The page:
Modernism and Totalitarianism 5/4/11 -- 6-9/8/11

full name / name of organization: 
Patricia Rae/Modernist Studies Association (MSA)
contact email: 

"In our age, the idea of intellectual liberty is under attack from two directions. On the one hand are its theoretical enemies, the apologists of totalitarianism, and on the other its immediate, practical enemies, monopoly and bureaucracy. Any writer or journalist who wants to retain his integrity finds himself thwarted by the general drift of society rather than by active persecution."

George Orwell, "The Prevention of Literature" (1946)

Proposals are invited for a possible MSA session on the subject of modernism and totalitarianism.

Modernist writers' and artists' experimental approaches to history and memory, their emphasis on the interior life of the individual subject, their strategies for sincere self-expression and for the indirect communication of thoughts and feelings, came under heavy fire from the progressive left in Britain, continental Europe, and the Americas during the 1930s. The same experiments gained new currency, however, in the late 1930s and early 1940s, particularly for writers and artists on the non-Stalinist left.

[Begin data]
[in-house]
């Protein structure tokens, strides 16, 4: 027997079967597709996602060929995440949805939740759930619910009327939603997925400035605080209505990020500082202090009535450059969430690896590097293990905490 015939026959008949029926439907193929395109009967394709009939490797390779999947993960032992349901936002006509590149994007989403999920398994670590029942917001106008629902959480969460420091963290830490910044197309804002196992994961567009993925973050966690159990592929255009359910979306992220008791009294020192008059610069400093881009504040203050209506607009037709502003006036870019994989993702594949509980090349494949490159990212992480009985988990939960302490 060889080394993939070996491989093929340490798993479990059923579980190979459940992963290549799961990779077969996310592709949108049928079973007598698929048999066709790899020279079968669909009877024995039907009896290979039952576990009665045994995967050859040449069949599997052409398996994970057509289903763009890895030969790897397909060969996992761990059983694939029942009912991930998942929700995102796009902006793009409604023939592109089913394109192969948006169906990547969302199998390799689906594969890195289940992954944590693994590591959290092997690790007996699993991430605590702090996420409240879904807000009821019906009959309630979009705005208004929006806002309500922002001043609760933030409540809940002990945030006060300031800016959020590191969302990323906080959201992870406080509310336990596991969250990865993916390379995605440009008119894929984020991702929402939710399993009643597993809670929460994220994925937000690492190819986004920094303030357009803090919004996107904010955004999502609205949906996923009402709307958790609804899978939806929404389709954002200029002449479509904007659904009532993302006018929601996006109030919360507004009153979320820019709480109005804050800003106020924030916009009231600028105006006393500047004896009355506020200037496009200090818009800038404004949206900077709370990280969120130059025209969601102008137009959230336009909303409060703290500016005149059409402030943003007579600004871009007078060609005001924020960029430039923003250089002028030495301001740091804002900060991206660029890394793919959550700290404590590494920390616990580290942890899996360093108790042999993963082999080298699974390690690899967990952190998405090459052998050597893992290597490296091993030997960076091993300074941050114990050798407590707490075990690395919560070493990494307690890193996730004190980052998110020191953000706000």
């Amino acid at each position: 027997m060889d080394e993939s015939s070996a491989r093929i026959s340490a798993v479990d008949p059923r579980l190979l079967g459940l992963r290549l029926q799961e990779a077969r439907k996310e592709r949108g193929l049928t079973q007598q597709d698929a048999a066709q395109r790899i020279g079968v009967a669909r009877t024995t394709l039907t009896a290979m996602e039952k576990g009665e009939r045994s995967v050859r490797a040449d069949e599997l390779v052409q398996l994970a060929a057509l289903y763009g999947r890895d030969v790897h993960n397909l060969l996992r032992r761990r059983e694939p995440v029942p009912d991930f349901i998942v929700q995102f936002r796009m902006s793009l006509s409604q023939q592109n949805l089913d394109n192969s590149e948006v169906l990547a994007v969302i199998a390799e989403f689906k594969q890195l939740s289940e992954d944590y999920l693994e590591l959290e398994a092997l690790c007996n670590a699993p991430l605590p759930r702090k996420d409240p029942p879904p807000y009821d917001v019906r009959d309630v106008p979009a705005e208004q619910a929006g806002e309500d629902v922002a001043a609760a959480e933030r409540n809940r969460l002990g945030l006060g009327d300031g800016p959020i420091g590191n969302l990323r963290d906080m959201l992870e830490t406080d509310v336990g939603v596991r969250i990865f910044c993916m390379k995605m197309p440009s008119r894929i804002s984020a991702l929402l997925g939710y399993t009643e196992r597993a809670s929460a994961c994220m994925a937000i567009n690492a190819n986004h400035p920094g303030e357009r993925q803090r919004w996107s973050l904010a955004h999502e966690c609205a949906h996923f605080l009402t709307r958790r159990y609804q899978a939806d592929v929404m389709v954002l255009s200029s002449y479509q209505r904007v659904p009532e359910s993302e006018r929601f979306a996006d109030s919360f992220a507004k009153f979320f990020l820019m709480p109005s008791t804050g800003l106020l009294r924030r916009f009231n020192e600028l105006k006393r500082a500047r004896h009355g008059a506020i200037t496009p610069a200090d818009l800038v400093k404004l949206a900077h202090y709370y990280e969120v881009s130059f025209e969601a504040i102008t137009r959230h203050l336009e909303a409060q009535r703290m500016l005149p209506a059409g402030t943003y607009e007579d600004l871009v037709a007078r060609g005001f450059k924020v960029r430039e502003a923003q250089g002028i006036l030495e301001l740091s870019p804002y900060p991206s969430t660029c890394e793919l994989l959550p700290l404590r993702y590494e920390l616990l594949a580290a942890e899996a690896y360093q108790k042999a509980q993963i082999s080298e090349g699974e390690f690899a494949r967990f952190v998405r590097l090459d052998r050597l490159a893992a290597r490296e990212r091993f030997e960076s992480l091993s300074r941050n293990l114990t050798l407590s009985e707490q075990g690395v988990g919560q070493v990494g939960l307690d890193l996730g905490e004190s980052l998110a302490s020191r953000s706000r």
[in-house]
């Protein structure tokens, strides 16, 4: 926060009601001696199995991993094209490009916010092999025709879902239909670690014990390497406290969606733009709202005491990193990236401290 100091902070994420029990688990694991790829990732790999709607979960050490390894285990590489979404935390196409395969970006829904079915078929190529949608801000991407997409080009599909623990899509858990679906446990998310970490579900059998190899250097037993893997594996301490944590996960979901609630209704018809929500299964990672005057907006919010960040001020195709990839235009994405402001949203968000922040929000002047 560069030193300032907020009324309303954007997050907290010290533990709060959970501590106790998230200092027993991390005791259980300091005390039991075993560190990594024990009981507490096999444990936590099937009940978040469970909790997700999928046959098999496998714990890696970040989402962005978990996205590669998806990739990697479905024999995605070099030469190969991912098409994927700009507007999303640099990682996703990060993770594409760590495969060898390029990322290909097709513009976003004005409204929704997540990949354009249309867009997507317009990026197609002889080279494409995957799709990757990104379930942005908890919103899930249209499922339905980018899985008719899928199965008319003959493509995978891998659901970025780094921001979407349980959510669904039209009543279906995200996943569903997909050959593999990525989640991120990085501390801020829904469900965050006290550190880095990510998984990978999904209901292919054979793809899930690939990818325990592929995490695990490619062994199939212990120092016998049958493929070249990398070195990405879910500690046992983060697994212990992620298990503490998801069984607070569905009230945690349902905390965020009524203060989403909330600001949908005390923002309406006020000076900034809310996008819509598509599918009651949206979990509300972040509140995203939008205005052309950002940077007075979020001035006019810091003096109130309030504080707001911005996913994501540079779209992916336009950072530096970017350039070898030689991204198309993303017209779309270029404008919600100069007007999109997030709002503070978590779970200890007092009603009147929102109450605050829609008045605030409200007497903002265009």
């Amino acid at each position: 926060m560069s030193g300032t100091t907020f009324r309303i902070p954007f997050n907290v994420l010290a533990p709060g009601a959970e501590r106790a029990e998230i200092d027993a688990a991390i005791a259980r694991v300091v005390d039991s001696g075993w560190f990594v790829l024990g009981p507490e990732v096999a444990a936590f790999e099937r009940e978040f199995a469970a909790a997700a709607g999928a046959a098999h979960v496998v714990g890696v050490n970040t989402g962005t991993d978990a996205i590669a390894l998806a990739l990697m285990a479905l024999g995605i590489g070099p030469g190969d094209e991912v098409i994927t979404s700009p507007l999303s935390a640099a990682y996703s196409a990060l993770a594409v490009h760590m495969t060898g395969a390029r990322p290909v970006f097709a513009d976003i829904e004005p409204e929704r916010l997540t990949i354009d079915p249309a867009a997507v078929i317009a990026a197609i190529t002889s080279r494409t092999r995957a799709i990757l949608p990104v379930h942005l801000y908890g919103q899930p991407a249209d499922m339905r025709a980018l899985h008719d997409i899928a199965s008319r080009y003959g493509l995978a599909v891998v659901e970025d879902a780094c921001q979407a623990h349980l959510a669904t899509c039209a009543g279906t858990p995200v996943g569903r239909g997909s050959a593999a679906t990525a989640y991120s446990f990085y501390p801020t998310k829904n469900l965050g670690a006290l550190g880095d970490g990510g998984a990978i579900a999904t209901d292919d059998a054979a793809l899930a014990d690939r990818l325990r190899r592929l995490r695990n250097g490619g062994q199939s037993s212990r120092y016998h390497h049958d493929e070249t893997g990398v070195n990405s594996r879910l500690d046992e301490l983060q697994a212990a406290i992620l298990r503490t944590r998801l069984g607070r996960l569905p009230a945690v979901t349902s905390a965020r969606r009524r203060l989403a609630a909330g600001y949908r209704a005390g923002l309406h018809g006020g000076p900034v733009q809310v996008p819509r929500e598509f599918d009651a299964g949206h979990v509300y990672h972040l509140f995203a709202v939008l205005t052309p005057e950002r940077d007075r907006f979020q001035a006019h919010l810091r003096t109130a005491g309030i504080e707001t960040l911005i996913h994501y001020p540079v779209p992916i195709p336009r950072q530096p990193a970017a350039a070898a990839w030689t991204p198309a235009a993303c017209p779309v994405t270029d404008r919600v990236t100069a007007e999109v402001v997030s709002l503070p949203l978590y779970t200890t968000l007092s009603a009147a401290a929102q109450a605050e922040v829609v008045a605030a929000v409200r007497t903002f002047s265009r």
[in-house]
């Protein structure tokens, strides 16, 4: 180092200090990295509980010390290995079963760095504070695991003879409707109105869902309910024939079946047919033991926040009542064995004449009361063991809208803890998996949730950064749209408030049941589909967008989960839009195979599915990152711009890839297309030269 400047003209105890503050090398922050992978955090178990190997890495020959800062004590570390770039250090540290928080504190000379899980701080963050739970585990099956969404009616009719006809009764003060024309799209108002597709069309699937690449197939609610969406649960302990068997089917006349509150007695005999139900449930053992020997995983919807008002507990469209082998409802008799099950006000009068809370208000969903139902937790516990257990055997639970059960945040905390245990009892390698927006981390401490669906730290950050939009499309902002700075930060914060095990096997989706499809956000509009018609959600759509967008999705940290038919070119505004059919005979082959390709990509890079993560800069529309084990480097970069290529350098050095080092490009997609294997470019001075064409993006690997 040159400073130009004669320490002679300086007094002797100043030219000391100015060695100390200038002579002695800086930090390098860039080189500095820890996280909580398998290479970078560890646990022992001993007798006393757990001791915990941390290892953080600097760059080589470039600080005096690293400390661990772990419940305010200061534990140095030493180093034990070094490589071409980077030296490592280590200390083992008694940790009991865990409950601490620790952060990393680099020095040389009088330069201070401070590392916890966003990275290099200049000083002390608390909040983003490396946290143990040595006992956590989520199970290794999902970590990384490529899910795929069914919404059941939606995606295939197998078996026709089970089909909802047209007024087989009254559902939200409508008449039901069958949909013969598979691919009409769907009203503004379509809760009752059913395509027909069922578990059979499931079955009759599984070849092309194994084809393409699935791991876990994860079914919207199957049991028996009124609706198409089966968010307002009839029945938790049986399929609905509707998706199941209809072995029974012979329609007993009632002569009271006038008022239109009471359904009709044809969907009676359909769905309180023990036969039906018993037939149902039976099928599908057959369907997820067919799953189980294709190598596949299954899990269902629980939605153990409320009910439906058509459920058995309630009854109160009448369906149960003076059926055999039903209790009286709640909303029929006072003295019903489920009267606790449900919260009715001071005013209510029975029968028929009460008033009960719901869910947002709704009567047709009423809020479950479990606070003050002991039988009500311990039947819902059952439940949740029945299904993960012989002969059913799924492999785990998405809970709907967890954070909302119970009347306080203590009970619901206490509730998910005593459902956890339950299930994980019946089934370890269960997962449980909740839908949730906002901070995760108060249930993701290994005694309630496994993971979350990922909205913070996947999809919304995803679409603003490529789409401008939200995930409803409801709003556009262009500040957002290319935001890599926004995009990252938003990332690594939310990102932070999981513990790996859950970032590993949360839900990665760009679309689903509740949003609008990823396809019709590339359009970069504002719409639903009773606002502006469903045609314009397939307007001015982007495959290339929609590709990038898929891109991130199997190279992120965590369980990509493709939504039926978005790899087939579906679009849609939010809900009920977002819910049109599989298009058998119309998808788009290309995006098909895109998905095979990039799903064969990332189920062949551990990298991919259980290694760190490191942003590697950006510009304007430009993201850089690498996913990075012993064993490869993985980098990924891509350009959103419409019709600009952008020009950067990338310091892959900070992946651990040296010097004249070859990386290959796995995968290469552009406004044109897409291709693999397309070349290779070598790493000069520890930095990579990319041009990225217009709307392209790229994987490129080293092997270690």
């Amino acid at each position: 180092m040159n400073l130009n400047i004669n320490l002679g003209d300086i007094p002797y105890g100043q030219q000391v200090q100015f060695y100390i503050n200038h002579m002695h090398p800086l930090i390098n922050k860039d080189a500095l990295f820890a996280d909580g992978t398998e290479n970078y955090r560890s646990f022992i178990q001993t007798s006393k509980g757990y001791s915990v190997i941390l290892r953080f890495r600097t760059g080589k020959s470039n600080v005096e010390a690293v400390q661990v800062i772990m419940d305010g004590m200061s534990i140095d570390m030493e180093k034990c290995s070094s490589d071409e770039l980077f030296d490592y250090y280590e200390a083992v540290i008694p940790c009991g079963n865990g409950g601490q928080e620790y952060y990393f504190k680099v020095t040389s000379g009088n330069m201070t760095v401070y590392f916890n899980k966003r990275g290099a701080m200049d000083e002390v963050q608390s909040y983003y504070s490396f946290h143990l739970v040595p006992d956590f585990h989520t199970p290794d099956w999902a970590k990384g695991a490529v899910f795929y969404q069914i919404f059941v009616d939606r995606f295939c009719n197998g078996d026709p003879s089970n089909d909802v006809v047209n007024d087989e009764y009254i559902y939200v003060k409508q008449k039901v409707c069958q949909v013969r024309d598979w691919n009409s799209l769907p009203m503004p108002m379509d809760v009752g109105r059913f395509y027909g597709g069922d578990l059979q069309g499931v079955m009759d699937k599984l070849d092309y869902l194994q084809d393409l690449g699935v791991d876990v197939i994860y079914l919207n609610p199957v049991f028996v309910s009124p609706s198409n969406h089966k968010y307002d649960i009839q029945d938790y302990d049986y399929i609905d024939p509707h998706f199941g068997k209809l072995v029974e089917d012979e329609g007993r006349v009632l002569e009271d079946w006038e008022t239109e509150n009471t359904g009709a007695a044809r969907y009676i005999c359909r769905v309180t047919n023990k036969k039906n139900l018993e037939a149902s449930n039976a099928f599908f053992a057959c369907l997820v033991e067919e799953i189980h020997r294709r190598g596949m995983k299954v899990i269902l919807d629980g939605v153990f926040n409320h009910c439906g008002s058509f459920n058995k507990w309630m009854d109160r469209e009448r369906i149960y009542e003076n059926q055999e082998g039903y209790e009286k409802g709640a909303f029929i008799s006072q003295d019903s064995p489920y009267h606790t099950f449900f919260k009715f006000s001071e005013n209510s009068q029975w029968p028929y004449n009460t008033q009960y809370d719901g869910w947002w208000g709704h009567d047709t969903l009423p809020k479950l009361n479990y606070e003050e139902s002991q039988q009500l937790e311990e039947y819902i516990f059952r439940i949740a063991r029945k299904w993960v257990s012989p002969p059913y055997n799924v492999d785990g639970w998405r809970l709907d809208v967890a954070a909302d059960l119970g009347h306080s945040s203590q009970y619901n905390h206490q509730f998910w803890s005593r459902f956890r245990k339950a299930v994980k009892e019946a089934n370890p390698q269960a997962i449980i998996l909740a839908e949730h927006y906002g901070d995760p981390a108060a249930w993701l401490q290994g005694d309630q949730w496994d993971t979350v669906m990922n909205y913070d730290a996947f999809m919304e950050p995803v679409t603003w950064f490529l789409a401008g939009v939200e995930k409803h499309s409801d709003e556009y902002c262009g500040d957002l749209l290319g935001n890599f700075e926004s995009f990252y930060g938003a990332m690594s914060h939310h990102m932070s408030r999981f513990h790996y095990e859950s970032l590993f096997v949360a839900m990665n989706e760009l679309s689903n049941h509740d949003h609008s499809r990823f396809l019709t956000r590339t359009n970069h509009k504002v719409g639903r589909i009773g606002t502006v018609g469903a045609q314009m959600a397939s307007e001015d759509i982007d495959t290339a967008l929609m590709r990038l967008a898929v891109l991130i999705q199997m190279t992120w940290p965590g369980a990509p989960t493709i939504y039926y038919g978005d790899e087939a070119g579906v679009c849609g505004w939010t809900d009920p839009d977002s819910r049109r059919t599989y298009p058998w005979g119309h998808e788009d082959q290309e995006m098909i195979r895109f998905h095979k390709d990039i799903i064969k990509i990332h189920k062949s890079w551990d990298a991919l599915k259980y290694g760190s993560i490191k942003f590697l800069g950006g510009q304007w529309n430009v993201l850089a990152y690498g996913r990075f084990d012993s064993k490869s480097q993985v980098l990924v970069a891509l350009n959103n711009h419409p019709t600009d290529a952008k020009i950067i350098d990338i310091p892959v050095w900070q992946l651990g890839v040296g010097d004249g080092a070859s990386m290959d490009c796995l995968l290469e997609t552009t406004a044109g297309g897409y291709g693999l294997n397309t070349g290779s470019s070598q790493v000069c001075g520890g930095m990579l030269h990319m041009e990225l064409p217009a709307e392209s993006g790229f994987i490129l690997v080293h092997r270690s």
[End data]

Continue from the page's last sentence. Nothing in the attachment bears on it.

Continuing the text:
The ascent of Fascism and Soviet-style Communism, and of what James Burnham called the "managerial state" in Western capitalist democracies, provoked a renewed appreciation for modernist literary strategies, especially those concerned with expressing and communicating a free and private self. The new relevance of modernist experimentation was debated in literary journals such as Horizon and Partisan Review, and a "second wave" of modernist writing gathered strength in the early 1940s. Here, we see experiments first developed during, or even prior to, World War I, revived, revised and granted new political legitimacy.

Proposals welcome on any aspect of the debate about the revival of modernist strategies in the face of totalitarianism or the "managerial state," in any national context, in the late 1930s or 1940s. Proposals should be no more than 300 words in length and should be accompanied by a brief autobiographical statement.

Deadline for submission of proposals: Sunday, April 10, 2011

Conference Date: October 6-9, Buffalo N.Y.